Now after waffling, bait and switching and lying on so many fronts about so many issues, scandal after scandal, there are too many to list, these guys are putting on their dancing shoes and trying to paint the rosiest picture of the looming fiscal cliff, they are about to impose on Albertans.

    Oil at 90-$100/bbl for years, NO savings, no stability or value built into our system. Any CEO and its board of directors of any large corporation would have been fired by shareholder voting.

    They ran an election with over forcasted revenue projections, lying their way with huge promises and have no structural financial plan in place to deal with debt reduction and saving. Tories have a SPENDING AND REVENUE problem. They are unwilling to do what is right, that is a fair progressive tax, a fair royalty collection and efficient government spending.

    They still managed to give their cabinet 34% pay raises and bribe all MLA’s with RRSP raises. Billions wasted, nothing saved, little to show, NO pipelines built to the U.S. or Global Markets. Where was the Leadership?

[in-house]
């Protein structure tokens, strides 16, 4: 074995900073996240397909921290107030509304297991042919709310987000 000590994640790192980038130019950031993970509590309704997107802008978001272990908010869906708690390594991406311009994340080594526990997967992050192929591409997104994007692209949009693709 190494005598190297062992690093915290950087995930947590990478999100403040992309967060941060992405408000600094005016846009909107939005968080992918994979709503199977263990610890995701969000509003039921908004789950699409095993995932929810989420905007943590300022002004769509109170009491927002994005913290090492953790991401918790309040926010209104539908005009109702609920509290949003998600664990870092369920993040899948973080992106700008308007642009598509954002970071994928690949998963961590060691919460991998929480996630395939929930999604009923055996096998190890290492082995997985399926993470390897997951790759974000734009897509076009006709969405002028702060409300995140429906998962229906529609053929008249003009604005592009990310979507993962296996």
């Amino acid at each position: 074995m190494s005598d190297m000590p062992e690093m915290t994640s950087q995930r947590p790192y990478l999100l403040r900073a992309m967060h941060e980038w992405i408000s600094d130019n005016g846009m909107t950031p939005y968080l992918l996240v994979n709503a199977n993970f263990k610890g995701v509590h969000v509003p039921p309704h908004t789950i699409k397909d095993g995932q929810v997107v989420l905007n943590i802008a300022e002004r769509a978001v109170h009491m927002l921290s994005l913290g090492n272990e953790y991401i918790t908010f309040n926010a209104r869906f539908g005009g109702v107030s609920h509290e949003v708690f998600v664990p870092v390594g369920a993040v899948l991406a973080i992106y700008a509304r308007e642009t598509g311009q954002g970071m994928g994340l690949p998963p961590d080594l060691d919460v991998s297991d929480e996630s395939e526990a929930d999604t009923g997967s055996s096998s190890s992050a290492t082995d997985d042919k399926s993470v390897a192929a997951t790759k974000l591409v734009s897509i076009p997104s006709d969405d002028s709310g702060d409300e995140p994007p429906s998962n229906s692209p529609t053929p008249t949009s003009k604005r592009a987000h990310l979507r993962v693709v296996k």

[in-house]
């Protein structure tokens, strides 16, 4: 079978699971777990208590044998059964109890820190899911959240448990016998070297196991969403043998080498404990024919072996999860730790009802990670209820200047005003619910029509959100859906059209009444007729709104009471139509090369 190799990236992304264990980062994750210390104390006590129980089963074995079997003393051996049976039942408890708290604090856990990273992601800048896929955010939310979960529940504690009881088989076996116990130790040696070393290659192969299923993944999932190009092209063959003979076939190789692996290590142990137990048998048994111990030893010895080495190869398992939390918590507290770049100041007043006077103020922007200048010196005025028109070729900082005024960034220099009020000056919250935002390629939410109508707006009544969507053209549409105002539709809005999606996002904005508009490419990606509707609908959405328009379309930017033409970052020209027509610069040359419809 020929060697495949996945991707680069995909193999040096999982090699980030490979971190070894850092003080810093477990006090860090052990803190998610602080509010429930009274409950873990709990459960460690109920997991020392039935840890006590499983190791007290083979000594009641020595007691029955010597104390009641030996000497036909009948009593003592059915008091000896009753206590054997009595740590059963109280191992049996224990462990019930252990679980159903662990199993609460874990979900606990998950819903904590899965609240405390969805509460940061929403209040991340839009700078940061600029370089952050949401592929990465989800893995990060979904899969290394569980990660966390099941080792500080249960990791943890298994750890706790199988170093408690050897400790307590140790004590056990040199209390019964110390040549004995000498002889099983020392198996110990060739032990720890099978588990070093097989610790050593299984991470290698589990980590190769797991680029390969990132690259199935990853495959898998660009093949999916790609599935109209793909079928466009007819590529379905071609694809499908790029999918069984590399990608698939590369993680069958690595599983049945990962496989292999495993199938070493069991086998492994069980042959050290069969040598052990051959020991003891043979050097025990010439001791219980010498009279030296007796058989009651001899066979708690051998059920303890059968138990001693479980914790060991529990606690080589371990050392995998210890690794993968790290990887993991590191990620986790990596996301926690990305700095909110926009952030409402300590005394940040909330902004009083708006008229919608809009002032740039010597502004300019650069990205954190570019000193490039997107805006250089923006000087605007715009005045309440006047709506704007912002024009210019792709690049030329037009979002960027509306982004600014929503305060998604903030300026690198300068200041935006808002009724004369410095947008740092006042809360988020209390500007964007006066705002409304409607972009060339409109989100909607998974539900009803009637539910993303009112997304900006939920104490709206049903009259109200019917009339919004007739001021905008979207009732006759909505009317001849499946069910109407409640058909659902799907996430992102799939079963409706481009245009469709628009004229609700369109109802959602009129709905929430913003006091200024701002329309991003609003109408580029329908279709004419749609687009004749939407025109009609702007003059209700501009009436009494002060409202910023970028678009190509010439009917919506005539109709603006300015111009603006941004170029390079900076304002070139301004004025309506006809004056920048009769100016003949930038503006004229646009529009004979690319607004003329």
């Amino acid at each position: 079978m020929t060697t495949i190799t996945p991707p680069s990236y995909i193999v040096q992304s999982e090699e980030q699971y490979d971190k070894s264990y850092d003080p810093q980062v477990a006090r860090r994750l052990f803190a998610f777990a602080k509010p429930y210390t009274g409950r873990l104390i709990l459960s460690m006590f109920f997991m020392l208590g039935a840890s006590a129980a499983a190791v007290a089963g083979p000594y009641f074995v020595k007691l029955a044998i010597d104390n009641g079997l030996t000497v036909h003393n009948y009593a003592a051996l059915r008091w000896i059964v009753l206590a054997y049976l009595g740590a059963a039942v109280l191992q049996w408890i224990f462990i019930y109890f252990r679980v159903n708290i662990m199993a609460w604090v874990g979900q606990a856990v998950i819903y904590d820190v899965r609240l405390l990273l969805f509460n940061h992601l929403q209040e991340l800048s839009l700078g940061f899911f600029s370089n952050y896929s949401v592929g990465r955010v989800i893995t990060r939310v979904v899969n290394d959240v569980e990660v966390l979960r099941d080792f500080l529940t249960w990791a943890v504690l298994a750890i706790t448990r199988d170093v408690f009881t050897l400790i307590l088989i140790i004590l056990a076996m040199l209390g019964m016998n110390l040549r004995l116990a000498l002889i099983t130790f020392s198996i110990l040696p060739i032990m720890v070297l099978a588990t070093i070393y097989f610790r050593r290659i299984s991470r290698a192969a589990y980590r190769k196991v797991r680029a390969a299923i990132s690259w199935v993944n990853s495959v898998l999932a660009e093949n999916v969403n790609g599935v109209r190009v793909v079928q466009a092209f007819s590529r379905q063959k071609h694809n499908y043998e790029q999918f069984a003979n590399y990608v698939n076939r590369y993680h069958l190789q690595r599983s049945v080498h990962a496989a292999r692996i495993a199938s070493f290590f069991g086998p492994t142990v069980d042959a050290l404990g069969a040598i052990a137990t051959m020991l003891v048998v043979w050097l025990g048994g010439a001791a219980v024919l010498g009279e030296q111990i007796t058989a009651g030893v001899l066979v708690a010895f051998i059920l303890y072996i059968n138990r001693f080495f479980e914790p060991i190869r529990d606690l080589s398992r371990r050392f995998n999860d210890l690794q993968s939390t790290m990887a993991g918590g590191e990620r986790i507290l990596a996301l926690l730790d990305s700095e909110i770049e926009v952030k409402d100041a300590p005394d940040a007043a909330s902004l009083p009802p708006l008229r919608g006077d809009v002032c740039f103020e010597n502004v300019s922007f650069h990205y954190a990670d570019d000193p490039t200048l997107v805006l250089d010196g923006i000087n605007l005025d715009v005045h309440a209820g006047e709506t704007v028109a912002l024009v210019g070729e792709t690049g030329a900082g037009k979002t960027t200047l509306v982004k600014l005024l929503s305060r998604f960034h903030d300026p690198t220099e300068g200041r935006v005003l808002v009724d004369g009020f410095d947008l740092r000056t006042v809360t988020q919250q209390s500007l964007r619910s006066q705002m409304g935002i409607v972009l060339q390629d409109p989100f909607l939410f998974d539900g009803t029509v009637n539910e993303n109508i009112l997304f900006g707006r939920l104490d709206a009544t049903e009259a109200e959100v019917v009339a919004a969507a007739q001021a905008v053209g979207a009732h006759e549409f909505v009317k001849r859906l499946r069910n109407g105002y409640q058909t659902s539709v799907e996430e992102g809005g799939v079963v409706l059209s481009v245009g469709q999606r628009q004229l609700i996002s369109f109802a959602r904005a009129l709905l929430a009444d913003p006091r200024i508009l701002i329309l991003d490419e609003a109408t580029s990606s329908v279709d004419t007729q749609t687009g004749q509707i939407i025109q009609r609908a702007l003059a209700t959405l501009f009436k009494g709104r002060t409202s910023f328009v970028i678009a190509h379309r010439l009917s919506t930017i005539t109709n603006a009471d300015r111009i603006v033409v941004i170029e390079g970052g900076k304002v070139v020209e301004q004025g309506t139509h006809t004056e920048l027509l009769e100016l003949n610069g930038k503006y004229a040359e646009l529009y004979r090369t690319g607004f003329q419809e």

This is the epitome of failed leadership and a party on its last legs. Structurally are doomed to financial failure, regardless which puppet they choose. This party is incapable of mending its ways doomed to repeat the cycles of its past mistakes. Media relations and public communications gimps can try all the spin they like, some of them can’t tell the difference between Corporate Communications and Government Communications, its one and the same, when it should be different. Folks are getting tired of being lied to.

    Brian, Raj or Danielle would make an excellent premiers, anything is better than this, whether either of them get lucky enough to do on their own, or by coalition. Folks eventually got tired of Social Credit. Perhaps that moment is near for the Tories.

    Don Get-ty had a very close call. Let’s see how much debt it will take to turn over the Tories. The Tories have another 3 years to run this ship thoroughly into the ground and doing a consistently predictable job of it.

    To balance the budget, they will likely take it out of the hides of Tax Paying Albertans. Decreasing access to healthcare and education and seniors care. They have an iron will to spend like drunk sailors, NOT save and not collect proper revenue. They are not even willing to have the discussions.

    This deficit is created artificially. They have no plan to diversify our economy into an innovation based economy, but hellbent on keeping Alberta revenue streams addicted to Oil Royalties. We are becoming stagnated. The world is moving on. The question is can we compete? What do we have outside of oil, not much, if it keeps dropping.